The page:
Coming soon? A new invasive species found in McPherson

John Green
The Kansan
Researchers recently discovered a previously undocumented, invasive species of crawfish in Kansas' McPherson State Fishing Lake. Both male and female Rusty Crayfish were found in the waters by researchers.

It has not been found in Harvey County lakes just yet, but a new invasive and aggressive type of crayfish has been found in McPherson County. 

State wildlife officials say visitors there and to other small water bodies around the state should also be on the lookout after an initial Kansas Department of Wildlife and Parks-funded university research project focused on the freshwater crustacean found multiple Rusty Crayfish in the McPherson State Fishing Lake.

It is likely a matter of time before they make their way to Harvey County if precautions are not taken. Those measures include draining boats and livewells before leaving a lake, and not transporting wild-caught bait from one lake to another. 

According to Kyle McCaskey, director of public information for Harvey County, those guidelines are already in place for Harvey County parks. Those guidelines were issued after a zebra mussels began to spread in Kansas.  

It is not known, yet, when testing of the waters of Harvey County might occur — researchers are still working on how to test waters. 

"We have not generated [a testing] list yet," said KDWP Aquatic Nuisance Species coordinator Chris Steffen. "This is just the research phase of the project to determine protocols for future sampling. The goals of this 2-year university project are to determine the type and number of trap sets needed to detect all species of crayfish in a lake." 

Anglers, boaters, and watersport enthusiasts are encouraged to keep their eyes open for this invasive species, which can be identified by its trademark large, black-tipped claws and rust-colored spots on its upper shell.

If one is discovered, freeze it in a sealed plastic bag, note the date and location of capture, and contact KDWP’s Emporia Research and Survey Office at (620) 342-0658.

The large, aggressive crawdad is not only known to attack the feet of unsuspecting humans and animals standing in freshwater, according to a KDWP news release, but it outcompetes both native fish and crayfish species for forage. That forage also acts as an important cover for select prey species.

"It is impossible to know exactly what and exactly how severe the ecological impacts will be to a lake when an invasive species is introduced, especially in a case like this where the species is new to the state," Steffan told The Kansan. "In other areas of the country, Rusty Crayfish have reduced the amount and types of aquatic plants, invertebrate populations, and some fish populations. There is no feasible way to remove the Rusty Crayfish. Negative impacts to a lake may be permanent. "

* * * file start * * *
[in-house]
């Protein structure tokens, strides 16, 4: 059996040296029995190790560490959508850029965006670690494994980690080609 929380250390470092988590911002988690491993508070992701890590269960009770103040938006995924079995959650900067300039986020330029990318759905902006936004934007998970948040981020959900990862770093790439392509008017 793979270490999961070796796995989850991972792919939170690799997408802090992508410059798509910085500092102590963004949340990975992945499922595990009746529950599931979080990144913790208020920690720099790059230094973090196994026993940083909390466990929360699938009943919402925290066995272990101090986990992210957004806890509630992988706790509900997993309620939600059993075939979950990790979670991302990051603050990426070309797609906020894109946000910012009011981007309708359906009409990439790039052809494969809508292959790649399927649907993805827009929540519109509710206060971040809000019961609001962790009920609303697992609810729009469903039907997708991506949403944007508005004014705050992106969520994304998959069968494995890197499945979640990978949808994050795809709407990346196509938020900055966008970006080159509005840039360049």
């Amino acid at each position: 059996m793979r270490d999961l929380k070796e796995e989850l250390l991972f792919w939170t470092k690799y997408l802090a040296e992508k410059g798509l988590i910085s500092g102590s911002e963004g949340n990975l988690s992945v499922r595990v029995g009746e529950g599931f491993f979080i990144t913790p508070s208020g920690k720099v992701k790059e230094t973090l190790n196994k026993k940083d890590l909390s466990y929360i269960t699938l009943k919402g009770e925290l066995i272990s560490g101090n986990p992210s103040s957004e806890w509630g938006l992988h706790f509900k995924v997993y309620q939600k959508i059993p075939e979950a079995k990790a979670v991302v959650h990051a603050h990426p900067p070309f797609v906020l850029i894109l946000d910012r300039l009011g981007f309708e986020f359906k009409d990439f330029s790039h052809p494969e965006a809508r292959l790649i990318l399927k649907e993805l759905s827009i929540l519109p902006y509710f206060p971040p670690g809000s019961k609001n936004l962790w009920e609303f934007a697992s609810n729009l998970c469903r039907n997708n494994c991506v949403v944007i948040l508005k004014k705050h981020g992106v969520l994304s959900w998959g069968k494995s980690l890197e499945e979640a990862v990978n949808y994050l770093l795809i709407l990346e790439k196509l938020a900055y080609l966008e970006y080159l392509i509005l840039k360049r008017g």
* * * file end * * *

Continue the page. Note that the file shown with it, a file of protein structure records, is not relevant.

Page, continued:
The captured samples included both males and females of varying ages, indicating a reproducing population is established there, officials said.

Rusty Crayfish have not previously been documented in the wild in Kansas, making this official “discovery” the first of its kind. 

KDWP’s Aquatic Nuisance Species Program and Ecological Services section funded the project with the overarching goal of establishing sampling protocols that could then be used for long-term monitoring of both native and invasive crayfish in Kansas, the release stated.

To the surprise of staff and researchers, the find in McPherson validated the need for the protocols as quickly as the research project began. McPherson is just one of several small waterbodies slated to be inspected in the state.

“The most likely cause of the Rusty Crayfish making its way into Kansas is through its use as fishing bait,” stated KDWP Aquatic Nuisance Species coordinator Chris Steffen.

“This species is a prime example of the importance of always draining water from your boat, live well and bilge before leaving a water body," Steffen said. "And of never moving bait from one waterbody to another. You just never know what could be hitchhiking a ride.”

Staff and researchers working on the crayfish project will continue to experiment with multiple capture methods and techniques on a small number of water bodies around the state.

Once researchers identify an effective and efficient sampling protocol, staff will continue the sampling efforts across a large number of lakes across the state.

For information on other aquatic nuisance species in Kansas, visit

— Chad Frey, Newton Kansan, contributed to this report